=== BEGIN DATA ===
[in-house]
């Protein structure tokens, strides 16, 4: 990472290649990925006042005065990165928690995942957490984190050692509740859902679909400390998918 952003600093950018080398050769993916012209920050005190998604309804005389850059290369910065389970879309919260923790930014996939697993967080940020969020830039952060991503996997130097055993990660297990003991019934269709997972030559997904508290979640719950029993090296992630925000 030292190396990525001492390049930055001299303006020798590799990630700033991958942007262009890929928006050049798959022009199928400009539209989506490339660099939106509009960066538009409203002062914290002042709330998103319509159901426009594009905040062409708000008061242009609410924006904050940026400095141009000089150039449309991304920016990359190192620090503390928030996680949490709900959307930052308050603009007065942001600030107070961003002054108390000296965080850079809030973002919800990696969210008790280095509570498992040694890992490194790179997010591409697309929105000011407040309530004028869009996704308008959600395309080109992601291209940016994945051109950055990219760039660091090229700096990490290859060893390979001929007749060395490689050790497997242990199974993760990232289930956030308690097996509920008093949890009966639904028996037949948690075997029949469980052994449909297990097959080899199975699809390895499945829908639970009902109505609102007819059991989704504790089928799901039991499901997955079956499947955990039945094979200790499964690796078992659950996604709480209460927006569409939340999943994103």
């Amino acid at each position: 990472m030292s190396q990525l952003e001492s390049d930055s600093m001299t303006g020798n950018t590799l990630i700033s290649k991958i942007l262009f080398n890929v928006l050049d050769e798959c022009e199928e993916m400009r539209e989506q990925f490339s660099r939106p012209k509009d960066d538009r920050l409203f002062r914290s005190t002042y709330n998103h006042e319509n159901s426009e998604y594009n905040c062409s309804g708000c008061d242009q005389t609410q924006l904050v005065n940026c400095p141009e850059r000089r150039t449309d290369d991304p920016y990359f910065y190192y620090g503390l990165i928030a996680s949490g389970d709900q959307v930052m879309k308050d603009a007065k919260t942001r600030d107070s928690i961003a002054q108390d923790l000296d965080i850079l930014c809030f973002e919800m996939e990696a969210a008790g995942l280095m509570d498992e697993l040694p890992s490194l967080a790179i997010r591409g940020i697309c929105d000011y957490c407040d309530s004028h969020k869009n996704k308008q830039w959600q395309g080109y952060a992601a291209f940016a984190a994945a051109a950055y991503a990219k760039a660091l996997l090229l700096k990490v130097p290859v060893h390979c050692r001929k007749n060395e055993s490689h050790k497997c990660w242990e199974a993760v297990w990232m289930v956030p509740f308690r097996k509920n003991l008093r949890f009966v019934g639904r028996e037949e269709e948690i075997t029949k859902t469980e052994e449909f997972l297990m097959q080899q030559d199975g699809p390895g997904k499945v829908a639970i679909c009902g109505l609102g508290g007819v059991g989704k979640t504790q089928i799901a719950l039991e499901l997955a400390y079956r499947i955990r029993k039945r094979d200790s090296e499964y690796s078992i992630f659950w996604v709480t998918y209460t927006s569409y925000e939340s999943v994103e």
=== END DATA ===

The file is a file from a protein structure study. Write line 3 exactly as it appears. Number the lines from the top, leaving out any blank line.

């Amino acid at each position: 990472m030292s190396q990525l952003e001492s390049d930055s600093m001299t303006g020798n950018t590799l990630i700033s290649k991958i942007l262009f080398n890929v928006l050049d050769e798959c022009e199928e993916m400009r539209e989506q990925f490339s660099r939106p012209k509009d960066d538009r920050l409203f002062r914290s005190t002042y709330n998103h006042e319509n159901s426009e998604y594009n905040c062409s309804g708000c008061d242009q005389t609410q924006l904050v005065n940026c400095p141009e850059r000089r150039t449309d290369d991304p920016y990359f910065y190192y620090g503390l990165i928030a996680s949490g389970d709900q959307v930052m879309k308050d603009a007065k919260t942001r600030d107070s928690i961003a002054q108390d923790l000296d965080i850079l930014c809030f973002e919800m996939e990696a969210a008790g995942l280095m509570d498992e697993l040694p890992s490194l967080a790179i997010r591409g940020i697309c929105d000011y957490c407040d309530s004028h969020k869009n996704k308008q830039w959600q395309g080109y952060a992601a291209f940016a984190a994945a051109a950055y991503a990219k760039a660091l996997l090229l700096k990490v130097p290859v060893h390979c050692r001929k007749n060395e055993s490689h050790k497997c990660w242990e199974a993760v297990w990232m289930v956030p509740f308690r097996k509920n003991l008093r949890f009966v019934g639904r028996e037949e269709e948690i075997t029949k859902t469980e052994e449909f997972l297990m097959q080899q030559d199975g699809p390895g997904k499945v829908a639970i679909c009902g109505l609102g508290g007819v059991g989704k979640t504790q089928i799901a719950l039991e499901l997955a400390y079956r499947i955990r029993k039945r094979d200790s090296e499964y690796s078992i992630f659950w996604v709480t998918y209460t927006s569409y925000e939340s999943v994103e």